Moxley 'privilege' discounted;
Prosecutors still press for possible confession
By DANIEL TEPFER, Staff writer, Conn Post

BRIDGEPORT - Though there might be an air of confidentiality at a private school in Maine where a nephew of Ethel 'and Robert Kennedy is alleged to have admitted murdering a Greenwich teenagers prosecutors say there is no "privilege" preventing students and staff from testifying in an inquiry.

State's Attorney Jonathan Benedict and Executive Assistant State's Attorney Dominick Galluzzo finished presenting witnesses Tuesday in their effort to convince Superior Court Judge Edward Stodolinik to allow them to use the testimony in the Martha Moxley murder case.

The judge is scheduled to hear arguments Dec. 9.

Moxley, 15, was beaten to death with a golf club Oct. 30, 1975, on the grounds of her family's home in the exclusive gated community of Belle Haven in Greenwich. No one has been charged in the slaying.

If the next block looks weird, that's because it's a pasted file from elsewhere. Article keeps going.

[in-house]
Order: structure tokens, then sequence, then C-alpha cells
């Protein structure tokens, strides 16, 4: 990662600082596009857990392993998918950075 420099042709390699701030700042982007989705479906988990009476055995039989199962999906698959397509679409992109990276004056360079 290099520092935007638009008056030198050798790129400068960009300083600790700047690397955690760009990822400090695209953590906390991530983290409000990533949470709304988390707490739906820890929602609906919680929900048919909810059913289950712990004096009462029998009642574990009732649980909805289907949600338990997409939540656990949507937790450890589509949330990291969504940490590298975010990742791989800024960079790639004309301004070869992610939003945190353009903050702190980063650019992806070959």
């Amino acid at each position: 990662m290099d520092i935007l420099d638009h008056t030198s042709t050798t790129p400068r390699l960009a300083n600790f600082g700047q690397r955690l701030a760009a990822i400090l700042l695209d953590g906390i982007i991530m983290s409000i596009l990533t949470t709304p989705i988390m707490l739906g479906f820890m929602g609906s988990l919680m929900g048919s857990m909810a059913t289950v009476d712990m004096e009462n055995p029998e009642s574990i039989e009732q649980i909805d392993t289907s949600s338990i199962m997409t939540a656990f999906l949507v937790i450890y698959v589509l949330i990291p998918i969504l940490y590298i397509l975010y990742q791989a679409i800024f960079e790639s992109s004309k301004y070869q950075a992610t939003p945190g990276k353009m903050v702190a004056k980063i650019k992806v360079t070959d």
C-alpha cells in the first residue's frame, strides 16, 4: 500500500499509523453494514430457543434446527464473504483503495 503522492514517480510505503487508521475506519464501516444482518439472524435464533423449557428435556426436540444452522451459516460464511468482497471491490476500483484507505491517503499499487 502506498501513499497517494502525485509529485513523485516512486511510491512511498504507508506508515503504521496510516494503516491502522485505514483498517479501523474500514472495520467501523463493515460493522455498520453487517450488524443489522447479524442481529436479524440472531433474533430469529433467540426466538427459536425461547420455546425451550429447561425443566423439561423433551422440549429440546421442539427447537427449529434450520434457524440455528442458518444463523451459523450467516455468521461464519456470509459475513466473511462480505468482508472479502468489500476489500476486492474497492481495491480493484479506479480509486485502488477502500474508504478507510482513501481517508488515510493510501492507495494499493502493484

Investigators have said their suspects in the murder include Michael Skakel and his brother, Thomas, nephews of the Kennedys.

Both Michael, then 15, and Thomas, then 17, were among a group of friends who were with Martha the night she was murdered. Her body was found the next day on her family's estate. The golf club used to kill her was matched to a set owned by the Skakel family.

Both Michael and Thomas Skakel maintain their innocence. A one-man grand jury, Superior Court Judge George Thim, is conducting the investigation.

Benedict and Galluzzo claim to know several employees and former residents of the Elan School in Poland Spring, Maine, who overheard Michael Skakel admit to killing Moxley. Skakel was at the school from 1978 to 1980.

However, lawyers for the school and Skakel claim that anything Skakel might have said is covered under federal, Maine and Connecticut laws protecting doctor-patient privilege.

Daniel Tepfer, who covers state courts, can be reached at 203-330-6308.